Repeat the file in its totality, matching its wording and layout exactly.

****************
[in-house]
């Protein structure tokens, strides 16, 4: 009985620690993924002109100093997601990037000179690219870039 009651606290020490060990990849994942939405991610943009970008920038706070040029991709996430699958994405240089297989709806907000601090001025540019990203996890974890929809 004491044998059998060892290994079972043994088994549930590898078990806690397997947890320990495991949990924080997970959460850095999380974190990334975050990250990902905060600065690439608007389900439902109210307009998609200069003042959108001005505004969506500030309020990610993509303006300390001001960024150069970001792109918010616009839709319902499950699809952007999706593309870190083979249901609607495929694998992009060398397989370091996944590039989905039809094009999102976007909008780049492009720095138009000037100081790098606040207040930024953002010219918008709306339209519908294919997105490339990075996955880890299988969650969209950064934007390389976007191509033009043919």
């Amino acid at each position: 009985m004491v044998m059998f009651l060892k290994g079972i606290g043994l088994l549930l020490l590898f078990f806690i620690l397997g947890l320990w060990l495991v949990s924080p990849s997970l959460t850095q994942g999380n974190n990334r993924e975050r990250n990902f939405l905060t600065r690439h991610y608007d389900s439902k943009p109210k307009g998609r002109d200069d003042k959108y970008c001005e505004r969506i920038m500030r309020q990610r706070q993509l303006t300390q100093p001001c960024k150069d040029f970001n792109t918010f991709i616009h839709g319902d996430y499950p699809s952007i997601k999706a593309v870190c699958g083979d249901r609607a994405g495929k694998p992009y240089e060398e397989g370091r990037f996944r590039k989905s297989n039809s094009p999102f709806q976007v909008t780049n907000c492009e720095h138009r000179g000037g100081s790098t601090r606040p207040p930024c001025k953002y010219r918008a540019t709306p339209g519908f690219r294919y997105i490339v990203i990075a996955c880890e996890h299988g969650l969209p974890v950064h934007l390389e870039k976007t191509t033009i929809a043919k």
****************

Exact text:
[in-house]
């Protein structure tokens, strides 16, 4: 009985620690993924002109100093997601990037000179690219870039 009651606290020490060990990849994942939405991610943009970008920038706070040029991709996430699958994405240089297989709806907000601090001025540019990203996890974890929809 004491044998059998060892290994079972043994088994549930590898078990806690397997947890320990495991949990924080997970959460850095999380974190990334975050990250990902905060600065690439608007389900439902109210307009998609200069003042959108001005505004969506500030309020990610993509303006300390001001960024150069970001792109918010616009839709319902499950699809952007999706593309870190083979249901609607495929694998992009060398397989370091996944590039989905039809094009999102976007909008780049492009720095138009000037100081790098606040207040930024953002010219918008709306339209519908294919997105490339990075996955880890299988969650969209950064934007390389976007191509033009043919």
């Amino acid at each position: 009985m004491v044998m059998f009651l060892k290994g079972i606290g043994l088994l549930l020490l590898f078990f806690i620690l397997g947890l320990w060990l495991v949990s924080p990849s997970l959460t850095q994942g999380n974190n990334r993924e975050r990250n990902f939405l905060t600065r690439h991610y608007d389900s439902k943009p109210k307009g998609r002109d200069d003042k959108y970008c001005e505004r969506i920038m500030r309020q990610r706070q993509l303006t300390q100093p001001c960024k150069d040029f970001n792109t918010f991709i616009h839709g319902d996430y499950p699809s952007i997601k999706a593309v870190c699958g083979d249901r609607a994405g495929k694998p992009y240089e060398e397989g370091r990037f996944r590039k989905s297989n039809s094009p999102f709806q976007v909008t780049n907000c492009e720095h138009r000179g000037g100081s790098t601090r606040p207040p930024c001025k953002y010219r918008a540019t709306p339209g519908f690219r294919y997105i490339v990203i990075a996955c880890e996890h299988g969650l969209p974890v950064h934007l390389e870039k976007t191509t033009i929809a043919k």